We use cookies to personalise content and advertisements and to analyse access to our website. Furthermore, our partners for online advertising receive pseudonymised information about your use of our website. cookie policy and privacy policy.

Alice, Bob, and Carol repeatedly take turns tossing a die. Alice begins; Bob always follows Alice; Carol always follows Bob, and Alice always follows Carol. Find the probability that Carol will be the first one to toss a six. (The probability of obtaining a six on any toss is, independent of the outcome of any other toss.


This is how far I got:


A - B - C


Alice has a \(\frac{5}{6}\) chance of NOT rolling a \(6\) , and so does Bob. So if you go in the order of the game, there is a \(\frac{25}{36}\)chance that Alice and Bob won't roll a \(6\) during their turns. Since the next turn is Carol, the probability of her rolling a \(6\) is \(\frac{1}{6}\) . Therefore, the probability of Carol being the first one to toss a \(6\) is \(\frac{1}{6} * \frac{25}{36} = \boxed{\frac{25}{216}}\).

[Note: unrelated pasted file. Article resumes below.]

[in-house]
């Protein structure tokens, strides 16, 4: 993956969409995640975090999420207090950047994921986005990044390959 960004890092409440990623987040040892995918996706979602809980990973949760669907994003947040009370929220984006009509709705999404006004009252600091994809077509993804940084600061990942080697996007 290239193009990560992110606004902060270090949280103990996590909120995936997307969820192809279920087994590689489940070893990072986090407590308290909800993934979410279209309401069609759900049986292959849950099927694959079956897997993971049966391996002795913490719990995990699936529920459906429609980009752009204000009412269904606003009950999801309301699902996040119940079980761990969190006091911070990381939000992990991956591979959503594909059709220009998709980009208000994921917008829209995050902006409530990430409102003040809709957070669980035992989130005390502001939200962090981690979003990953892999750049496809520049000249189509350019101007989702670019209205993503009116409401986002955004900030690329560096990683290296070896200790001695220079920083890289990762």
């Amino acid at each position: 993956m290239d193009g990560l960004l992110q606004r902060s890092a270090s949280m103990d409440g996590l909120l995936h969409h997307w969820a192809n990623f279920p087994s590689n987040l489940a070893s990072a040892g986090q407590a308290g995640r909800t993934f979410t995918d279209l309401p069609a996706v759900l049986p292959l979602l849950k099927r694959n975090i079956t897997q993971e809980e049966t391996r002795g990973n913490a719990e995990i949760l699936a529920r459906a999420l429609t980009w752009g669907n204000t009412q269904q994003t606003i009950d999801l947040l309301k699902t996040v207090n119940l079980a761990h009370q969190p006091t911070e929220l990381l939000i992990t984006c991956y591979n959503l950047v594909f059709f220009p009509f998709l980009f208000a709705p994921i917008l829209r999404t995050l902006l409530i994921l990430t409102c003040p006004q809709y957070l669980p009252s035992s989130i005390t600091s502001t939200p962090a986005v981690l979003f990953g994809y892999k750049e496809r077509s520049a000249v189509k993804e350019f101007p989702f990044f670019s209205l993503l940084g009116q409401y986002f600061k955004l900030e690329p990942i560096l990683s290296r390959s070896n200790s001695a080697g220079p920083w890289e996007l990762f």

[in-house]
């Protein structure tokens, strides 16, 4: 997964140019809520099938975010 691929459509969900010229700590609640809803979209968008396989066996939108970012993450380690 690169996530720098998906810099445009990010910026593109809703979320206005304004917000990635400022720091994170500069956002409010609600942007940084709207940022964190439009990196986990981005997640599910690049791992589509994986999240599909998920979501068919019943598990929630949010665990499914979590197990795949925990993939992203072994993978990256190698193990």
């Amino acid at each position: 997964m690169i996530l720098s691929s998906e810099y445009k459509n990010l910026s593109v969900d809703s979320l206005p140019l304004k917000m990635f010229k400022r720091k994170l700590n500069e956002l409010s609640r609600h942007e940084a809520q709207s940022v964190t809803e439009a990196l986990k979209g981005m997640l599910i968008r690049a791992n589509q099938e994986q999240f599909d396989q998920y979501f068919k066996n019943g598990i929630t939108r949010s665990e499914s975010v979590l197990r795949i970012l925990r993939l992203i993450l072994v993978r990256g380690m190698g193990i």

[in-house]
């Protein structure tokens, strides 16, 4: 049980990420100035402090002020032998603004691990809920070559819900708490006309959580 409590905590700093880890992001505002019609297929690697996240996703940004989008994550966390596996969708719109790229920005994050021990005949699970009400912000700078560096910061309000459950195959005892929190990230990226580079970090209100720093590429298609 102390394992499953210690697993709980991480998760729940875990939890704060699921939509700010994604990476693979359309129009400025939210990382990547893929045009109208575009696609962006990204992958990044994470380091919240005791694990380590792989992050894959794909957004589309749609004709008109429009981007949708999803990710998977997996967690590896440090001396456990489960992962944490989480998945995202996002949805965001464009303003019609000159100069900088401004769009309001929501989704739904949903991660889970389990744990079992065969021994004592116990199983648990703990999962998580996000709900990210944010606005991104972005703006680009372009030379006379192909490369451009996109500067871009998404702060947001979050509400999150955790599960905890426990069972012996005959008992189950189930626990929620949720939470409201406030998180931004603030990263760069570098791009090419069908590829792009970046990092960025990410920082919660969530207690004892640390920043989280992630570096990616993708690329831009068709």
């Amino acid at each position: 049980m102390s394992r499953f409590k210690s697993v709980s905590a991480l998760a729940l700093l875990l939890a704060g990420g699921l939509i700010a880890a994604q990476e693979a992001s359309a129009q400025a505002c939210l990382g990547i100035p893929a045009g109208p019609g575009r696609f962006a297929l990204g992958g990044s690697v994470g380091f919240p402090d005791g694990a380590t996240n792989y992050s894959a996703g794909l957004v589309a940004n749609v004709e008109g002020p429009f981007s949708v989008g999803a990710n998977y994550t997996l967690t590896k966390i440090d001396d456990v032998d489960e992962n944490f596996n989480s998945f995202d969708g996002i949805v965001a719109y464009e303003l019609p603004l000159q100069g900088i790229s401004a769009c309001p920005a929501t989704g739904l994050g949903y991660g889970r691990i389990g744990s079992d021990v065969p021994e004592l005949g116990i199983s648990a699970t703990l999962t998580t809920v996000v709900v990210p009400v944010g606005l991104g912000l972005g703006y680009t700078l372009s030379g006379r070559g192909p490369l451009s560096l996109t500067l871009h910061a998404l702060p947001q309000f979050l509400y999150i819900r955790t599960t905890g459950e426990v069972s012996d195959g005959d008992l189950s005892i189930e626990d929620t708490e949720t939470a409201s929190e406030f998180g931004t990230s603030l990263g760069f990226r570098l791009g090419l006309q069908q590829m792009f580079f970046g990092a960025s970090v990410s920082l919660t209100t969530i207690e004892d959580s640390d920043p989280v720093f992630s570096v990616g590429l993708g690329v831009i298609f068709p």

This is incorrect because the correct answer on the Art of Problem Solving website is \(\boxed{\frac{25}{91}}\)

Can someone please explain why I am incorrect?

 Feb 11, 2019

Here is what might help:


 Feb 11, 2019

I understand now, and plus I discovered that its easier to just turn the question around and solve.

 Feb 11, 2019
edited by CalculatorUser  Feb 11, 2019

Yah, it helped me too.....     cheeky

ElectricPavlov  Feb 11, 2019

3 Online Users